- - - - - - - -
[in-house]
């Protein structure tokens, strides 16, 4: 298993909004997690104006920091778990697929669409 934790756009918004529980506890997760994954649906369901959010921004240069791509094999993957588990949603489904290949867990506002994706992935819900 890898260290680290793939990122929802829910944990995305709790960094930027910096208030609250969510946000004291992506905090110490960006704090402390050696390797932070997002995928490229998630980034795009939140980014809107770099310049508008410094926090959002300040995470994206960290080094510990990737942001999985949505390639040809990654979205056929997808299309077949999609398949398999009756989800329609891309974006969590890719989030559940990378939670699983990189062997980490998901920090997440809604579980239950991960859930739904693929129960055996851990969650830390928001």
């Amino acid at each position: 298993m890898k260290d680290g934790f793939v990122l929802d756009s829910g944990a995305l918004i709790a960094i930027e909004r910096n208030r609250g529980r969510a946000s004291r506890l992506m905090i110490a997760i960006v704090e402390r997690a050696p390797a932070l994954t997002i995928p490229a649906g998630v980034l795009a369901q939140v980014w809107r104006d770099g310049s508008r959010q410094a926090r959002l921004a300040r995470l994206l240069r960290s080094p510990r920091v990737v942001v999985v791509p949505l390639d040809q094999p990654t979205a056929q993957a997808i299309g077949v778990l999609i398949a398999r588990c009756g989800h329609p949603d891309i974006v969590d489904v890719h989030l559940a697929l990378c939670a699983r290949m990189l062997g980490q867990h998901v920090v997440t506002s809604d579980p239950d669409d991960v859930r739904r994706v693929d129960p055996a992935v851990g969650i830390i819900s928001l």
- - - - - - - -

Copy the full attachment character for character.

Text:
[in-house]
């Protein structure tokens, strides 16, 4: 298993909004997690104006920091778990697929669409 934790756009918004529980506890997760994954649906369901959010921004240069791509094999993957588990949603489904290949867990506002994706992935819900 890898260290680290793939990122929802829910944990995305709790960094930027910096208030609250969510946000004291992506905090110490960006704090402390050696390797932070997002995928490229998630980034795009939140980014809107770099310049508008410094926090959002300040995470994206960290080094510990990737942001999985949505390639040809990654979205056929997808299309077949999609398949398999009756989800329609891309974006969590890719989030559940990378939670699983990189062997980490998901920090997440809604579980239950991960859930739904693929129960055996851990969650830390928001």
């Amino acid at each position: 298993m890898k260290d680290g934790f793939v990122l929802d756009s829910g944990a995305l918004i709790a960094i930027e909004r910096n208030r609250g529980r969510a946000s004291r506890l992506m905090i110490a997760i960006v704090e402390r997690a050696p390797a932070l994954t997002i995928p490229a649906g998630v980034l795009a369901q939140v980014w809107r104006d770099g310049s508008r959010q410094a926090r959002l921004a300040r995470l994206l240069r960290s080094p510990r920091v990737v942001v999985v791509p949505l390639d040809q094999p990654t979205a056929q993957a997808i299309g077949v778990l999609i398949a398999r588990c009756g989800h329609p949603d891309i974006v969590d489904v890719h989030l559940a697929l990378c939670a699983r290949m990189l062997g980490q867990h998901v920090v997440t506002s809604d579980p239950d669409d991960v859930r739904r994706v693929d129960p055996a992935v851990g969650i830390i819900s928001l």